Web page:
The Elaboration Phase • The goals of the Elaboration Phase: – – Bring architectural The Elaboration Phase • The goals of the Elaboration Phase: – – Bring architectural and technical risks under control. Establish and demonstrate a sound architectural foundation. Establish a credible plan for the further development of the product To stabilize the requirements • • Here, we must ‘prove’ the architecture’ What does this mean to you? ? Discuss!! What is all this architecture stuff all about? ? Must verify that the architecture will support the solution and eliminate the project’s highest risk items. • At end, project manager may now plan activities and estimate required resources for the project. • Risks are under control and architecture is stabilized (not frozen). Milestone: Lifecycle Architecture (LCA) Selected Approach Proven © 2005 Ivar Jacobson International Iterative Project Management / 02 - Controlling an Iterative Project 5

The Construction Phase • The goals of the Construction Phase: – – Bring logistical The Construction Phase • The goals of the Construction Phase: – – Bring logistical risks under control. Logistical Risks? ? Develop the solution. Ensure that the solution is ready for delivery to its user community. Achieve adequate quality as rapidly as is practical. • Most work centered here – at least 50%. • Staff increased; work is in parallel (due to good architecture). – Not possible to work in parallel without a stable architecture. • At end, product is sufficiently complete and of sufficient quality to deliver to end users – in a beta deployment – with intent of having real users evaluate suitability for final release. To conclude: users must also be ready to accept the release. Milestone: Initial Operational Capability (IOC) Usable Solution Available © 2005 Ivar Jacobson International Iterative Project Management / 02 - Controlling an Iterative Project 6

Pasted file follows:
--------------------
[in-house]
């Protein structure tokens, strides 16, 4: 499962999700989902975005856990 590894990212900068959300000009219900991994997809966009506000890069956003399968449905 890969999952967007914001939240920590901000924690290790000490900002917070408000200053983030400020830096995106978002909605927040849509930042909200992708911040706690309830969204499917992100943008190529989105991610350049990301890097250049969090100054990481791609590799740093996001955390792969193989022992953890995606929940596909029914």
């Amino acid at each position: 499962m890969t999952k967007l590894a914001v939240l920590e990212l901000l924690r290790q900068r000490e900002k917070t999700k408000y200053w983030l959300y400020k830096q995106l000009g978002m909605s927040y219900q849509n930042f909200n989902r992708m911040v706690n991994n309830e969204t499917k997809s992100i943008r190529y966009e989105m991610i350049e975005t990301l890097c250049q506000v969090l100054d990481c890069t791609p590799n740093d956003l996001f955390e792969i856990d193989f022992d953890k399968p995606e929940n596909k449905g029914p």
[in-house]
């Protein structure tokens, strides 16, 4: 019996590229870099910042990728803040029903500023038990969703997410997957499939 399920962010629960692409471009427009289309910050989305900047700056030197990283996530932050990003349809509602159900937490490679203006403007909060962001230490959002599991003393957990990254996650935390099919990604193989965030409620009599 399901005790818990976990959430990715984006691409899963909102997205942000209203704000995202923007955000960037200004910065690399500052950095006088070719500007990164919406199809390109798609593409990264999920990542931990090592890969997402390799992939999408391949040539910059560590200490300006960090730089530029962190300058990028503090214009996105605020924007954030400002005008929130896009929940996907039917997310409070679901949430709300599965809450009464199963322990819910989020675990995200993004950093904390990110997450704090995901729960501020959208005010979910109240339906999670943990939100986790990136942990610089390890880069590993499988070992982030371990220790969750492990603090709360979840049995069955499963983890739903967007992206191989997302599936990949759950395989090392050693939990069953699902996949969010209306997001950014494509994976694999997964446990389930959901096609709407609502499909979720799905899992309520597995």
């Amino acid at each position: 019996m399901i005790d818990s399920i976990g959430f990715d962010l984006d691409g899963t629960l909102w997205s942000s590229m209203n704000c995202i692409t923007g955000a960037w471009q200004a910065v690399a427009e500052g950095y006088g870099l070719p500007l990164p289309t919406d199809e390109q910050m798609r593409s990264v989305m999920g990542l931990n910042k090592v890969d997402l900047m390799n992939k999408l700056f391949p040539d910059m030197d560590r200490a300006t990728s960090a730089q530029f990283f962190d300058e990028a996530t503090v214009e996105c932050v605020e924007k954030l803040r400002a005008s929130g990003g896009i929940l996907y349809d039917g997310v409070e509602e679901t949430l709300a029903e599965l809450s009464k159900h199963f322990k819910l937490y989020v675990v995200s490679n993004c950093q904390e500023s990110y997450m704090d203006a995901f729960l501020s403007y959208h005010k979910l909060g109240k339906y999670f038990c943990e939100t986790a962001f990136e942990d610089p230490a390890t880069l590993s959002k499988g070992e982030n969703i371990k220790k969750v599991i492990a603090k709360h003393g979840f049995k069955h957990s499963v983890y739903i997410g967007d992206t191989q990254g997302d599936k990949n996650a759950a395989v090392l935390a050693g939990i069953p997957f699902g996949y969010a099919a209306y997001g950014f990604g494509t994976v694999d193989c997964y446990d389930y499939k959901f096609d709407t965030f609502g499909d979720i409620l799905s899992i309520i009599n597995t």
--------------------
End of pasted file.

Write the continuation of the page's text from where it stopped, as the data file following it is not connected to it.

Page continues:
…a bit more on architecture… • Architecture is characterized by a set of critical …a bit more on architecture… • Architecture is characterized by a set of critical choices the development team makes about the solution. • The team addresses: – – – Concurrency Distribution Security Physical organization of the software components Logical organization of the components More…. • Without a firm, stable architecture, changes later may cause major disruptions to schedule and may cause project failure. © 2005 Ivar Jacobson International Iterative Project Management / 02 - Controlling an Iterative Project 7